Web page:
Poor Cadillac can't catch a break, sales are down 5.9% this year while other luxury car companies are having record numbers. The problem, according to General Motors, is not the lack of competitive product, because Caddy is making some damn good cars. The problem is the dealerships.

According to a post at the Motley Fool, Cadillac must undergo a serious strategy shift in the way they connect with customers in order to steal sales away from the likes of BMW, Mercedes, and Audi. That is why GM hired former Audi executive Johan de Nysschen who knows what it takes to bring a brand up from the ground and take on the established players.

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The first problem is the number of stores. There are currently 925 Caddillac dealerships nationwide. That is about three times as many dealers as BMW. This makes the brand less exclusive and less profitable in each location.

Cadillac sold 182,540 vehicles in the U.S. That works out to an average of 197 per store. Meanwhile, BMW's 339 U.S. dealers sold 309,280 vehicles last year, or about 912 per dealership — or put another way, over four times as many.

Of course, closing down Cadillac dealers would prove costly for GM, due to the franchise laws. The automaker would essentially have to buy them out. But it is not just the sheer volume of dealers that is hurting sales, it is also location of those stores and their proximity to related GM brands.

It is a policy at General Motors that when you have common ownership of stores of the various brands of the corporation that we want them to cohabitate. So it's against the company's policy to let a Cadillac store, for example, be positioned next door to a BMW store owned by the same dealer. We want the family to be together.

Now there are, I'm sure, very good merits for that if you are running Chevrolet, GMC, or Buick. But what you do when you execute that policy for Cadillac is that you put the brand in an environment where luxury shoppers don't want to go. And if you want to exercise synergies and back-office shared services and whatever, it trickles down and you end up selling Cadillac out of the back door of the Chevy store.

And I will tell you, no BMW owner would want to go look for a Cadillac there.

The fact is luxury car buyers are looking for a more elevated shopping experience. It may sound shallow but they want to feel better than the "masses" that are getting zero percent financing on a Chevy Malibu. When you have them shopping in the same place, it turns people off. If someone is going to drop fifty grand on a brand new CTS, it doesn't matter how nice the car is, if where they are buying it doesn't have the feel of a luxury car dealership that should be selling a car of that price, it is going to be difficult to convert customers away from the Germans.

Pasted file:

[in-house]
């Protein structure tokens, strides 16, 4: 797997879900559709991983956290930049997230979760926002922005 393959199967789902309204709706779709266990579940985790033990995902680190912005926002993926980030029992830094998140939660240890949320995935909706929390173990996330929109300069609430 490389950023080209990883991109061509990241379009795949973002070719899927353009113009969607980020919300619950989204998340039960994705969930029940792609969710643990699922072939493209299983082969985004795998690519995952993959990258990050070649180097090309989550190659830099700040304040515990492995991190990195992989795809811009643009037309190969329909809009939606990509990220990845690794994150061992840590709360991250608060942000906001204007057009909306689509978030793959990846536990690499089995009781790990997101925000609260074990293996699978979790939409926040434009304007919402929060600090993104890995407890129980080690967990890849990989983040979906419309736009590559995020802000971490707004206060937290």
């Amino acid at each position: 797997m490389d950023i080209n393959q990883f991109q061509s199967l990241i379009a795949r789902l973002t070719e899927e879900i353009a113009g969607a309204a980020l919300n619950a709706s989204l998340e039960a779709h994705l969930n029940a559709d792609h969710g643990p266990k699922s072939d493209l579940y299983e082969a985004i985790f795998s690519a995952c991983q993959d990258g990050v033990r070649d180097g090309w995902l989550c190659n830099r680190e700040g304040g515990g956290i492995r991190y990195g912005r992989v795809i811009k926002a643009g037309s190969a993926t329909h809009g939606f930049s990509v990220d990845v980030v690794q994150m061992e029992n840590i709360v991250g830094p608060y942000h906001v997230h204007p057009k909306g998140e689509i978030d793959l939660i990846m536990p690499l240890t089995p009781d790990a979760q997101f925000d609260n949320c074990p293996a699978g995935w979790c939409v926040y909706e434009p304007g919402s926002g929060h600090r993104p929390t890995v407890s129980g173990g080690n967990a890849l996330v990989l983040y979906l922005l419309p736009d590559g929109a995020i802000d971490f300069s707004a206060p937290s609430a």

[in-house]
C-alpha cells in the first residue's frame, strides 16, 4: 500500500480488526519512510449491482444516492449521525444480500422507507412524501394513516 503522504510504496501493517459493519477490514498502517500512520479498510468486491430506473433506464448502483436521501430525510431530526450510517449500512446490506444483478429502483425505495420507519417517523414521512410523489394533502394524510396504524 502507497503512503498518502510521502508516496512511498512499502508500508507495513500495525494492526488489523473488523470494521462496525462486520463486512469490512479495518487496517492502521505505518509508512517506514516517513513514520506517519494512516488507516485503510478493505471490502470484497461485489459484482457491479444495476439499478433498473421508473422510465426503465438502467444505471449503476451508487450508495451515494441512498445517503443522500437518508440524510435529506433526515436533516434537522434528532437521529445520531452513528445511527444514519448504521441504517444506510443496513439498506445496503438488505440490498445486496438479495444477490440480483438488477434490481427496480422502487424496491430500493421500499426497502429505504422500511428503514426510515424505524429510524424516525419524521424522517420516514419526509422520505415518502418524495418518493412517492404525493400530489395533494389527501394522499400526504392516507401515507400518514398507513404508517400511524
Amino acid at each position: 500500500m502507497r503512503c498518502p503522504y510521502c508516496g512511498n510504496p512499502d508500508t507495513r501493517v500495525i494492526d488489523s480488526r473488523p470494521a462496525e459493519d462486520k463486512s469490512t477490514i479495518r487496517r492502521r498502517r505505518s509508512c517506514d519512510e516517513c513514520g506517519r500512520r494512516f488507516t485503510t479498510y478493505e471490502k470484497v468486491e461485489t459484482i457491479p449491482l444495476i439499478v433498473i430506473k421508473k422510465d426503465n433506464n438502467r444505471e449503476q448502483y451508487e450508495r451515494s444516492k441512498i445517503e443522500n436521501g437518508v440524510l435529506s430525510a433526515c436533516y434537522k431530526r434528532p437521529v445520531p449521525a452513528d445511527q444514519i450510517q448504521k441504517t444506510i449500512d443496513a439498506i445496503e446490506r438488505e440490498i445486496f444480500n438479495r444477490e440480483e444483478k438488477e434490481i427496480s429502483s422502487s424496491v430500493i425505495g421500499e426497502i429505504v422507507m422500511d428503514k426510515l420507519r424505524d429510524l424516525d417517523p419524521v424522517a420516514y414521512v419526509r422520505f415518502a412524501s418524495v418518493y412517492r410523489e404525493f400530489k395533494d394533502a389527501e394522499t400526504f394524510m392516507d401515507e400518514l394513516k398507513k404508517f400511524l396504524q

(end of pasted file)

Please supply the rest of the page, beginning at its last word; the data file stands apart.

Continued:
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The other issue that de Nysschen brings up is the sales staff. He feels that Cadillac dealers struggle with attracting a top-notch sales staff that can represent the brand as it should be. Often the folks on the floor lack the talent and the knowledge to pitch their car against the default choices from BMW, Mercedes, Audi, and Lexus.

As a buyer's consultant I shop for a lot of luxury cars, mostly German. I haven't personally encountered many Cadillac dealers, mostly because my clients don't request Caddies. However the few times I did reach out to a Cadillac dealer I found it to be a mixed bag in terms of their level of response. Some were very knowledgeable and professional, while others didn't have a clue on how to sell a luxury car. As consultant shopping on behalf of someone else, I find that luxury car dealers tend to be more receptive to this as opposed to more mainstream brands like Honda.

From my interactions with some of these Cadillac salespeople, I found their tactics were much more aligned with a "stealership" than the relaxed no pressure environment I was used to from the German stores. Awhile back I had a customer interested in ordering an ATS 6-speed, there were not many on the lots so he decided to wait. One local dealer demanded that he visit the dealership so they can go over the "rules" of ordering the car and take his deposit in person. My BMW contacts would have sent the spec-sheet, pricing, and order information all via email and would have required nothing more than a phone call and a credit card.

He ended up buying a Mercedes.

I will give Cadillac credit for actually recognizing that if they want to be a real player in the luxury car market they have to do something about their dealerships, unlike some other brands...

(Image: Getty)

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